Erosion and Sediment Control

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Soil Erosion results in the movement of sediment and associated pollutants by runoff into a body of water (EPA, 1993). This is a serious problem throughout the world and in the United States, even after years of trying to control it. The use of more row crops and larger farms that are being tilled by one operator have made it difficult to ease the process of erosion. Also, federal programs have historically supported high levels of production that result in farmers avoiding erosion control practices.

Soil erosion and the subsequent transport of sediment from the land surface to a receiving body of water is a function of a complex system of processes. The most important part of this process in terms of water quality are the processes acting on the surface of the land and controlling sediment transport to the edge of the field. Soil erosion and sediment transport within a field are a function of raindrop impact which causes the soil particles to detach and the energy of overland flow which also contributes to detachment and carries suspended sediment downslope (Logan, T.J., pp. 591). These processes depend on the nature of the soil surface at the time of rainfall and on the extent to which the surface is covered by plant residues or growing plants. A large amount of soil surface cover leads to lower levels of soil erosion.

Combinations of some of the following practices can help to improve erosion and sediment control (EPA, 1993):

1. Conservation Cover: establish and maintain perennial vegetative cover to protect soil and water resources from land retired from agricultural production.

2. Conservation Cropping Sequence: an adapted sequence of crops designed to provide adequate organic residue, which results in a reduction of the transport of sediment and associated pollutants to surface waters.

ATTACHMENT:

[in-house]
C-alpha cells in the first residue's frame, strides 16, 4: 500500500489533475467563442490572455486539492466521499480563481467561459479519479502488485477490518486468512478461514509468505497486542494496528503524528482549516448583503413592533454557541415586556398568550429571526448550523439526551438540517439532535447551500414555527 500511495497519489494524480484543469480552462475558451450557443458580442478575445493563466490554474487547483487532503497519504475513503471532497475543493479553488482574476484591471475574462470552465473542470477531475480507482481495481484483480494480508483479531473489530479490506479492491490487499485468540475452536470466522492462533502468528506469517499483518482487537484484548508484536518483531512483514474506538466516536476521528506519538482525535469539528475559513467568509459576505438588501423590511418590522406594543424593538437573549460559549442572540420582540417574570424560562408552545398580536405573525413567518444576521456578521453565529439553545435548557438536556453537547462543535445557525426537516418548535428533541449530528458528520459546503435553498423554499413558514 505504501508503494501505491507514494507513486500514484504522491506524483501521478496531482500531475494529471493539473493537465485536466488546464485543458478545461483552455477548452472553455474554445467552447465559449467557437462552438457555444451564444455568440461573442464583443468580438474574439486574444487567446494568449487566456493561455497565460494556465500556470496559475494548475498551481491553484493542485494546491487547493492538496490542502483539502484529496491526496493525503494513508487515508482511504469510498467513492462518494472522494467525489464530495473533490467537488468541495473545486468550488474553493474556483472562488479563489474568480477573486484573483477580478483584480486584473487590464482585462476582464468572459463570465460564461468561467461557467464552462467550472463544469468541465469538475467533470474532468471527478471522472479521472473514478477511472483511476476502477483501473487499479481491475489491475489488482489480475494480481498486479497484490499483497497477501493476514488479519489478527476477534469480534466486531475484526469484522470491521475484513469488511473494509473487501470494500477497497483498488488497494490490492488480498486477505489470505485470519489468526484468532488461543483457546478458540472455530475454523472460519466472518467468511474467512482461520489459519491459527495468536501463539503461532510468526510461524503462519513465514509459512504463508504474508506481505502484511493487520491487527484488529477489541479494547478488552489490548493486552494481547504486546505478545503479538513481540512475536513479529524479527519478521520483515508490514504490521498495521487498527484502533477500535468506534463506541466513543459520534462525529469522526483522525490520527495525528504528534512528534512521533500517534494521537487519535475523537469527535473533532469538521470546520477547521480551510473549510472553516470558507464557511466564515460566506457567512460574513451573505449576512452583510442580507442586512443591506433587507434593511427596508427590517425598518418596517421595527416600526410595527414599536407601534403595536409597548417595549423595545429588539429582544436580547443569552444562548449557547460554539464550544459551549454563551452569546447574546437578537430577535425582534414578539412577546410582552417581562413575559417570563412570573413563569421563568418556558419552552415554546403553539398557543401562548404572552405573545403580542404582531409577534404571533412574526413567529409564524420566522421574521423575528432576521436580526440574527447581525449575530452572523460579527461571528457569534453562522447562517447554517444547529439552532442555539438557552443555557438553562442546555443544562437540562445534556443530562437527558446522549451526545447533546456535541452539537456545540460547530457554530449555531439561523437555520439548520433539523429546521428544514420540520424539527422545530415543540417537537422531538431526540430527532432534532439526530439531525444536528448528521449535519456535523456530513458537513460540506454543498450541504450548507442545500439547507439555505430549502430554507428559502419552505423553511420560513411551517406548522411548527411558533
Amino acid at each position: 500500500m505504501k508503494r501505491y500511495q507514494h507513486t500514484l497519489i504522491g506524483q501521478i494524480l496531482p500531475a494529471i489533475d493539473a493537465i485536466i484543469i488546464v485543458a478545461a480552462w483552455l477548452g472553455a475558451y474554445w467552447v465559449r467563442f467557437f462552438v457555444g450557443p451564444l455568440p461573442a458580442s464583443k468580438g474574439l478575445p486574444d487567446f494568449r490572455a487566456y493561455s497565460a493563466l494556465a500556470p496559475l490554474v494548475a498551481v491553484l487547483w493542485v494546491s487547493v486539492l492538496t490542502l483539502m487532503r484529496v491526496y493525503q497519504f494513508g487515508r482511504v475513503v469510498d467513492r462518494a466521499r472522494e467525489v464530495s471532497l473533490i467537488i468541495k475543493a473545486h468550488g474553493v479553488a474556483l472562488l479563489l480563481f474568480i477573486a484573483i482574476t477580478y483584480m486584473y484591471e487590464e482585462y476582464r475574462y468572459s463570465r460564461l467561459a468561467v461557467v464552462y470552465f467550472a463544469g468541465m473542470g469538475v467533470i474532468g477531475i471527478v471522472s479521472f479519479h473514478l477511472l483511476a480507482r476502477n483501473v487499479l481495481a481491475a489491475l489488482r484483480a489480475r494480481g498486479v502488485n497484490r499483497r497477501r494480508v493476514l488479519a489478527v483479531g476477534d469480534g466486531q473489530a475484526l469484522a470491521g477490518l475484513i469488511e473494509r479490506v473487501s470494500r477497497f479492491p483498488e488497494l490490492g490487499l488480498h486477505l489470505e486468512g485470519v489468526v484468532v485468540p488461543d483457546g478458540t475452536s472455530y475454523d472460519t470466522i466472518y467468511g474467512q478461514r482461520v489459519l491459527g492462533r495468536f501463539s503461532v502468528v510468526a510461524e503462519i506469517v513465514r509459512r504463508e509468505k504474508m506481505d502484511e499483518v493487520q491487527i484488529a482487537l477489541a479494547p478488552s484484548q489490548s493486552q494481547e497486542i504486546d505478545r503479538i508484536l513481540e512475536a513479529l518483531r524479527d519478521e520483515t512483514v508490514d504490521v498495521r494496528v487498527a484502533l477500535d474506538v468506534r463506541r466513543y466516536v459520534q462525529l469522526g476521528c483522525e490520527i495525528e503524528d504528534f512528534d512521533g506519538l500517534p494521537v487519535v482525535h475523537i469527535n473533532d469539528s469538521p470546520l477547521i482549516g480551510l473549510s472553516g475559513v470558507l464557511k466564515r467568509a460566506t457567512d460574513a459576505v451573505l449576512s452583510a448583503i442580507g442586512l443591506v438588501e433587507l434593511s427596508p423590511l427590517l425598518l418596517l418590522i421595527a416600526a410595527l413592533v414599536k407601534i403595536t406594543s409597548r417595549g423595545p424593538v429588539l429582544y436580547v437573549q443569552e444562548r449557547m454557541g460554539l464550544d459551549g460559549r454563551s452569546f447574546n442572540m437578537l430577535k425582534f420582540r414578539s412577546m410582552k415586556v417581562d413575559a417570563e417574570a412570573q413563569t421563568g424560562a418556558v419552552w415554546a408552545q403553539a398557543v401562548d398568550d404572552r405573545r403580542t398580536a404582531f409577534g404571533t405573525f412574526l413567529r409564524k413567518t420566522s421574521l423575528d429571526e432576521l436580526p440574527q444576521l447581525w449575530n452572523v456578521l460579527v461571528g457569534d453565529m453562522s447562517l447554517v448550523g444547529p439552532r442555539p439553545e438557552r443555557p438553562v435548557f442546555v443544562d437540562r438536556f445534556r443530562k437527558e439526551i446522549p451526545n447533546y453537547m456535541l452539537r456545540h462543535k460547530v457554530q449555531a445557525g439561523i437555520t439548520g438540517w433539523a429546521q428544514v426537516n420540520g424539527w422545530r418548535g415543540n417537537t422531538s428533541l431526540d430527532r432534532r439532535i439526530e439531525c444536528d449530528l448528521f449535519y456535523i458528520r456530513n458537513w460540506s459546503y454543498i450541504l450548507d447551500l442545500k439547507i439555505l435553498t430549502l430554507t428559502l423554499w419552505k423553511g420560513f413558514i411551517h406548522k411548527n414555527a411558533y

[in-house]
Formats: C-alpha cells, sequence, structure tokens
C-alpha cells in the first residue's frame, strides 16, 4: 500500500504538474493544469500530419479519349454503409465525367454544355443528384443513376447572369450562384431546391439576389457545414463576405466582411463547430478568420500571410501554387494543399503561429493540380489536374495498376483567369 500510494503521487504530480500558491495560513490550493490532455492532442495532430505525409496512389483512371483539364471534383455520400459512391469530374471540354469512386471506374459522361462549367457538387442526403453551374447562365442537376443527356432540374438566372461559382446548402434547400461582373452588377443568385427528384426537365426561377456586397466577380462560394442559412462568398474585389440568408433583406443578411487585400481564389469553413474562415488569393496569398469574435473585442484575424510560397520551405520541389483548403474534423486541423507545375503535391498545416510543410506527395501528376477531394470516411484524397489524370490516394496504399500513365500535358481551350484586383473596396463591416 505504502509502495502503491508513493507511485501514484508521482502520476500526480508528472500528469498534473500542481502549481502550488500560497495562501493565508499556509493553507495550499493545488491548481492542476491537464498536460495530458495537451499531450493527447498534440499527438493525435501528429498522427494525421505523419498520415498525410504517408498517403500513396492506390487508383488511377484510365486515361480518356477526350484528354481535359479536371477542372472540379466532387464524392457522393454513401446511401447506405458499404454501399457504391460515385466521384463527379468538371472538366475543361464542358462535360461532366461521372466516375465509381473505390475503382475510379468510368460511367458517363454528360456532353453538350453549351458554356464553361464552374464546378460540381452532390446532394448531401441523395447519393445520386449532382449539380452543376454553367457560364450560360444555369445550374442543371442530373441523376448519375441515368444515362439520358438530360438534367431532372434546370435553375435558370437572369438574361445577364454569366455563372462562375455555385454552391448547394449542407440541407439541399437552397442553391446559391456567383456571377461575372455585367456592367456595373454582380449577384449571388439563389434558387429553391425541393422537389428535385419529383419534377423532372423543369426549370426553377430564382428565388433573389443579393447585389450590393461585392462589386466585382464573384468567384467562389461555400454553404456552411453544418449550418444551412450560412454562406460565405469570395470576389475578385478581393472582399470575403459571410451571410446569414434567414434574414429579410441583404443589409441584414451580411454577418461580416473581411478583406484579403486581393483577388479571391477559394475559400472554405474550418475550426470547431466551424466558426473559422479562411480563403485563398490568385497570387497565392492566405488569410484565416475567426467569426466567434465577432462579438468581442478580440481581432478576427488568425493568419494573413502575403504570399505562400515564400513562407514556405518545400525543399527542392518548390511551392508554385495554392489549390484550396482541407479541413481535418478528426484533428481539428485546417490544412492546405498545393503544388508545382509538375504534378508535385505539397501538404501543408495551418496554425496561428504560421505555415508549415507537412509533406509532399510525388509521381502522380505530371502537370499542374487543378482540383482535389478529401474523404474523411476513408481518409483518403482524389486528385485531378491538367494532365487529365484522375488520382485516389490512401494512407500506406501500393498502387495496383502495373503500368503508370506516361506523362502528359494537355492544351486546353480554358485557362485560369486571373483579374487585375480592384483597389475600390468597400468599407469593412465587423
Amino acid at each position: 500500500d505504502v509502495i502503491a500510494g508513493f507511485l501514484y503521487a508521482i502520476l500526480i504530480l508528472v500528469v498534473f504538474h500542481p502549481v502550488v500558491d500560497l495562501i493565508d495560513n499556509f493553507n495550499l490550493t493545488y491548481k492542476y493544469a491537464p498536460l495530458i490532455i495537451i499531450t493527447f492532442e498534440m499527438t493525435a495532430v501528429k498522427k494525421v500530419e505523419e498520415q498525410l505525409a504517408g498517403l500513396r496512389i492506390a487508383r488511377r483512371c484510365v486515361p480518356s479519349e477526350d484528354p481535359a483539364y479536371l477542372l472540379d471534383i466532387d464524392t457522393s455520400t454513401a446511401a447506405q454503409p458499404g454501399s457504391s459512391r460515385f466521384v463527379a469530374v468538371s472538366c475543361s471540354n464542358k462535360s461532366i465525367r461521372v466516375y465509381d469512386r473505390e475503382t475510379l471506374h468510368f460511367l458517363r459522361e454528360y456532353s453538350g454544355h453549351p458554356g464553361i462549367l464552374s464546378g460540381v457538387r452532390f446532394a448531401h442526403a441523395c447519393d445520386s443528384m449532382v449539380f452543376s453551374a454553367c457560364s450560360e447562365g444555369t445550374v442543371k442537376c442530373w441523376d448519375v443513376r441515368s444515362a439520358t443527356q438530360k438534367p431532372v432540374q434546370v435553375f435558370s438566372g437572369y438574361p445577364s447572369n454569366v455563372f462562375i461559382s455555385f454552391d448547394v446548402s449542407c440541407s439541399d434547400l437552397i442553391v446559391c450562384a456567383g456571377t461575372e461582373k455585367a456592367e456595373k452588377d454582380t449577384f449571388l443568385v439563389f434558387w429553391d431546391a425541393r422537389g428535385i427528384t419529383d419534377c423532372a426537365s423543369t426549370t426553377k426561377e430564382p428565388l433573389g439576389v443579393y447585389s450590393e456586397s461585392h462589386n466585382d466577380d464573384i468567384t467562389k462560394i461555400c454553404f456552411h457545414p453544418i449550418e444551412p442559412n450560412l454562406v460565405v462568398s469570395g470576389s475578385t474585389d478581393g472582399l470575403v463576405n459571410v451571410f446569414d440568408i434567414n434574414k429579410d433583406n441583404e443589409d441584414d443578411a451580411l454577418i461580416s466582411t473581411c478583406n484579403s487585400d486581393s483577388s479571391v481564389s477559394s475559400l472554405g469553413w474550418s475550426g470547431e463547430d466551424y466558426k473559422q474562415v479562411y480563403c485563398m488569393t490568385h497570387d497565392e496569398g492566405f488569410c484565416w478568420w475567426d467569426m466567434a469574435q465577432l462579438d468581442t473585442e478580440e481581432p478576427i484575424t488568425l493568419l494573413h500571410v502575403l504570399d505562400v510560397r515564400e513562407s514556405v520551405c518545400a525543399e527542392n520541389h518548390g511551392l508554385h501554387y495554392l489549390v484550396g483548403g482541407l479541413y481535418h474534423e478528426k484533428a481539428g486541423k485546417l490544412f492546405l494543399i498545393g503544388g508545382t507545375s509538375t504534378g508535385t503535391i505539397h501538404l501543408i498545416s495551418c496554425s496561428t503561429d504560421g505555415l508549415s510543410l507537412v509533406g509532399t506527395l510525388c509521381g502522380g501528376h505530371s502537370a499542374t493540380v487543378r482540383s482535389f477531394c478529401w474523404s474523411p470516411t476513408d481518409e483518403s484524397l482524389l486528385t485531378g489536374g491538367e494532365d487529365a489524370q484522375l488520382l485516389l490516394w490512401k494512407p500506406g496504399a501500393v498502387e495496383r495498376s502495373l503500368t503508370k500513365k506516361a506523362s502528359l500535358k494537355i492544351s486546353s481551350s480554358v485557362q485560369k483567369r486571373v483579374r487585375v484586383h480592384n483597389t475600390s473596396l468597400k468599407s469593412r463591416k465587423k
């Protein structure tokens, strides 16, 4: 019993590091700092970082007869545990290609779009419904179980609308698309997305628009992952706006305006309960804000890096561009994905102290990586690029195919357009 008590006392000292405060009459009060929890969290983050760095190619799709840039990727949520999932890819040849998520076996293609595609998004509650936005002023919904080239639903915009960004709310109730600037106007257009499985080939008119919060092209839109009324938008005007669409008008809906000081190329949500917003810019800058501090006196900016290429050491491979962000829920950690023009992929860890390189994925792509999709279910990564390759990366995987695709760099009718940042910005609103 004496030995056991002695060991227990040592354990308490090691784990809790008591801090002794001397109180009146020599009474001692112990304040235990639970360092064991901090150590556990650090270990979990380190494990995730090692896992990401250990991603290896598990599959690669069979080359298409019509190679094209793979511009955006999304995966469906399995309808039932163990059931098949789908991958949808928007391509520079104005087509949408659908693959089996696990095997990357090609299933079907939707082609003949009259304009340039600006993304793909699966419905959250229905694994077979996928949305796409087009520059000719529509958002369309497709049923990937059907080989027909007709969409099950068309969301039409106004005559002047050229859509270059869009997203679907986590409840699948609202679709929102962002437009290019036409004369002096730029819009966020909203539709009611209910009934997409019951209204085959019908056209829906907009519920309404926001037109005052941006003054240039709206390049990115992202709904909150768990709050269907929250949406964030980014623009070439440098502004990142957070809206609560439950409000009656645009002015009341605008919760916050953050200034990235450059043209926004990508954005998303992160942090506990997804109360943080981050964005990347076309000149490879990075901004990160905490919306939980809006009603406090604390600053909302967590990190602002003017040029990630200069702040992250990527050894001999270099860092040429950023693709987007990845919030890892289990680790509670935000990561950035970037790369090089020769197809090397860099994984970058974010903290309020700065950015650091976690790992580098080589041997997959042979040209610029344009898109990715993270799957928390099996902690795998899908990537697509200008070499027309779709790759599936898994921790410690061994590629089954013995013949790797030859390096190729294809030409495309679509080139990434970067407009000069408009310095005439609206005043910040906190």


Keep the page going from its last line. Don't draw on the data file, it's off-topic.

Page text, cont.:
3. Conservation Tillage: any tillage or planting system that maintains at least 30% of the soil surface covered by residue after planting to reduce soil erosion by water. This practice also reduces detachment and sediment transport by providing soil coverage during the critical times in the cropping cycle.

4. Contour Farming: sloping land should be farmed so that preparing land, planting, and cultivation are done on a contour. By establishing these terraces sedimentation production and erosion will be reduced.

5. Critical Planting Area: planting vegetation, such as, trees, shrubs, vines, grasses, or legumes, on highly erodible or critically eroding areas. This practice can help reduce soil erosion and sediment delivery to surface waters.

6. Crop Residue Use: using plant residues to protect cultivated fields during critical erosion periods. This residue will intercept raindrops and increase microbial growth near the surface, which can utilize excess nitrate.

7. Delayed Seedbed Preparation: wait until three weeks before planting to remove crop residues and other vegetation. This minimizes the time under which critical erosion can occur by shortening the bare seedbed time.

8. Field Border: a strip of vegetation established at the edge of a field to reduce erosion.

9. Filter Strip: a strip or area of vegetation that removes sediment, organic matter, and other pollutants from runoff and wastewater.

10. Contour Strip-Cropping: growing crops in a systematic arrangement of strips or bands across the general slope to reduce water erosion. This practice may also increase the amount of water that reaches the root zone.

11. Terrace: an earthen embankment, a channel, or a combination of both constructed across a slope. A terrace will reduce the slope of the land, which is critical to the rate of erosion.

US EPA. 1993. Guidance Specifying Management Measures for Sources of Nonpoint Pollution in Coastal Waters. EPA-840-B-93-OOLC, US EPA, Office of Water, Washington, D.C.

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